"Where Fillmore County News Comes First"
Friday, November 27th, 2015
Volume ∞ Issue ∞
- 1:35:05, Nov 26th 2015 - consaredumb - The most vocal people are always the most ignorant. ... [Read More]
- 2:58:00, Nov 25th 2015 - James1952 - The word on the street is that the folks who own the land above the schoo ... [Read More]
- 10:17:32, Nov 25th 2015 - - Yes it does take money to operate schools and keep buildings open. If the high s ... [Read More]
- 9:09:47, Nov 25th 2015 - @Says - Bottom line... it takes money to operate & keep open school buildings. Yes, I ... [Read More]
- 7:57:56, Nov 25th 2015 - nature man - I think y'all are in denial. Atrazine in all your well, shallow aquifer ... [Read More]
- 10:20:12, Nov 24th 2015 - - It's about the money? What an ignorant comment. Is that what you teach your kid ... [Read More]
- 9:20:20, Nov 24th 2015 - reader - What an inspiring message! Thank you! ... [Read More]
- 8:07:37, Nov 24th 2015 - Stan Gudmundson - I've never responded to any comments made about anything I've writt ... [Read More]
- 8:02:03, Nov 24th 2015 - Stan Gudmundson - I've never responded to any comments made about anything I've writt ... [Read More]
- 6:09:45, Nov 24th 2015 - JustTheFacts - All of those funds have been triple audited, and by people who have a ... [Read More]
Fri, Aug 8th, 2003
Posted in Features
Posted in Features
At the August 4th Lanesboro City Council meeting, the council turned their attention to a letter in which Cornucopia, Commonweal, and Root River Valley Friends of the Arts (RRVFOA requested a waiver so the three groups could hire Twin Cities attorney Eric Galatz to assist them in creating a management agreement for the proposed Center for the Arts. Galatz had been hired by the city in the previous art endeavor that was related to the city receiving a $1 million state bond for the art center.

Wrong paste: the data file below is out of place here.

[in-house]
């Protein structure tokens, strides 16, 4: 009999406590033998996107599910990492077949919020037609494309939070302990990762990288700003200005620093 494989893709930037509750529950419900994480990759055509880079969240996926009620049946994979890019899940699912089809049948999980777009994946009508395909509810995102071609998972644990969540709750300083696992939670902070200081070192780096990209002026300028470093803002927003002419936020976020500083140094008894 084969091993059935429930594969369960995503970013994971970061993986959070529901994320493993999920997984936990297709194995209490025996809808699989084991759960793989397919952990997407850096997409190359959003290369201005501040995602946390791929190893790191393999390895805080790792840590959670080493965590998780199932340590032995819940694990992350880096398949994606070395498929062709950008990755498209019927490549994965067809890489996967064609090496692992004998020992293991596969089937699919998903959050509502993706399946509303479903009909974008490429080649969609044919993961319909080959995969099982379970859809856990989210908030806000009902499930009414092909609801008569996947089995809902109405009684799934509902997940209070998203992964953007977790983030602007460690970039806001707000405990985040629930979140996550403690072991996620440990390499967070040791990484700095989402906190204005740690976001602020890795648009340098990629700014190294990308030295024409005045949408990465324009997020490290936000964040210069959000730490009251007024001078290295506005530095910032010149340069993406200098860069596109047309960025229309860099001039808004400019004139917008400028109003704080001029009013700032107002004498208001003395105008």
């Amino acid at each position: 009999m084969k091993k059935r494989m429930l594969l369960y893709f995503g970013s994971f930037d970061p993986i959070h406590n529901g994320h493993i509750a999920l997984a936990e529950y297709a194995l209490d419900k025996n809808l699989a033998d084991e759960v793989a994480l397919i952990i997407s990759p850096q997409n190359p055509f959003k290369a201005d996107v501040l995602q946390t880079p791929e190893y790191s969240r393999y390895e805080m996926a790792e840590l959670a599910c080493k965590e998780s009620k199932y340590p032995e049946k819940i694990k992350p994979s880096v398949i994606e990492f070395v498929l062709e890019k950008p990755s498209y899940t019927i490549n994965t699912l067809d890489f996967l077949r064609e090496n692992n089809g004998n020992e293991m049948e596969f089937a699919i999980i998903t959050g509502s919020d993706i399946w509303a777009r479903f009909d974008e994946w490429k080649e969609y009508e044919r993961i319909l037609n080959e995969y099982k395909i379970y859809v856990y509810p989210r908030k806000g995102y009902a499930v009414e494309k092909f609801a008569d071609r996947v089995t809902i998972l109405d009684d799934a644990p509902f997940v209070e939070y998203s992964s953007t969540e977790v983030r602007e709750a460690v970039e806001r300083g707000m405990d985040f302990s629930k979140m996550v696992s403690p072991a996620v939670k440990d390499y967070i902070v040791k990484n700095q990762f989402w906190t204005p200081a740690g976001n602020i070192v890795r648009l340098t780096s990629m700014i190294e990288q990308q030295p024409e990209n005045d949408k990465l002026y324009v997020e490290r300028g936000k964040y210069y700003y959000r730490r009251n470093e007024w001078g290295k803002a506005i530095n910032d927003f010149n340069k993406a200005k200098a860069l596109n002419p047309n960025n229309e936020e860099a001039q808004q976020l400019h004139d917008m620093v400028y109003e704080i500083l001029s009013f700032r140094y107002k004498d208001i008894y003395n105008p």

Council member Peggy Hanson expressed her hesitation in approving such a request, as she noted that RRVFOA, a recently formed entity, was assuming the city was working with them when the city had nothing in writing concerning the identity, purpose, and structure of the organization. Hanson went on to state she had just seen the letter that same day and that neither the EDA nor the city had had any other communication from the group thus far. Holly McDonough of Cornucopia replied, "It has come to my attention that we have been woefully negligent in communication." She informed the council the groups were currently doing research on the size, scope, cost and fund-raising needed for the project. McDonough promised an informational sheet to improve communication between the groups and the city and public. Speaking for Cornucopia, she told the council, "Cornucopia is committed to working with all of the others to utilize the million dollars and making the project a public process." David Ruen of the Commonweal told the council three representatives from Commonweal and three from Cornucopia were working together with RRVFOA and wished to hire an attorney skilled in putting together management contracts. The goal was to get objections on the table and deal with the differences objectively. Hanson responded, "My concern is that we are glossing over the issue of these entities working together." She pointed out the "big issues as to the roles of the entities." While Hanson agreed with the hiring of Eric Galatz, she urged the council to hire him to represent the city, as he had in the past. When Councilman Kevin Drake questioned the funding for such a hire, accountant Lloyd Johnson reminded the council they still had some administrative funds left from the state they could use. The council opted to hire Galatz using the remaining $13,000 initially. Police Issues The council then turned their attention to police (or lack of) issues. Jerome Halverson reported "a lot of good feedback" on the job the Fillmore County Sheriff’s Department did during Buffalo Bill Days. Councilmembers Jerome Halverson, Joe O’Connor and Peggy Hanson volunteered to look at options for police coverage including continuing use of the sheriff’s department and sharing police staff with other area cities. O’Connor said of the process, "We welcome any public involvement." The sheriff will be invited to the next council meeting to discuss possibilities. Because of the upheaval in the police department, and the fact that so many cities are moving to the administrative citation ordinance was causing concern at the state level, the council opted to table its own administrative citation ordinance until a later date. This ordinance would allow the city to retain citation fees rather than sending most of the fees collected to the state. Other Business In other business the council: • approved a gambling permit for the American Legion; • agreed to pay for a $75 application fee for the construction of a 70 by 6 foot green-treated fishing deck for people with disabilities at the park; • heard all six new EMTs had passed their exams; • approved new signage for Cornucopia; • heard community complaints regarding the early hour (5:30) garbage pickups in the city and decided to speak with Waste Management about it; • accepted the resignation of city employee Ardie Johnson; • offered the city administrator position to Bobbie Torgerson currently of Spring Valley and were informed they could expect a response from her by week’s end.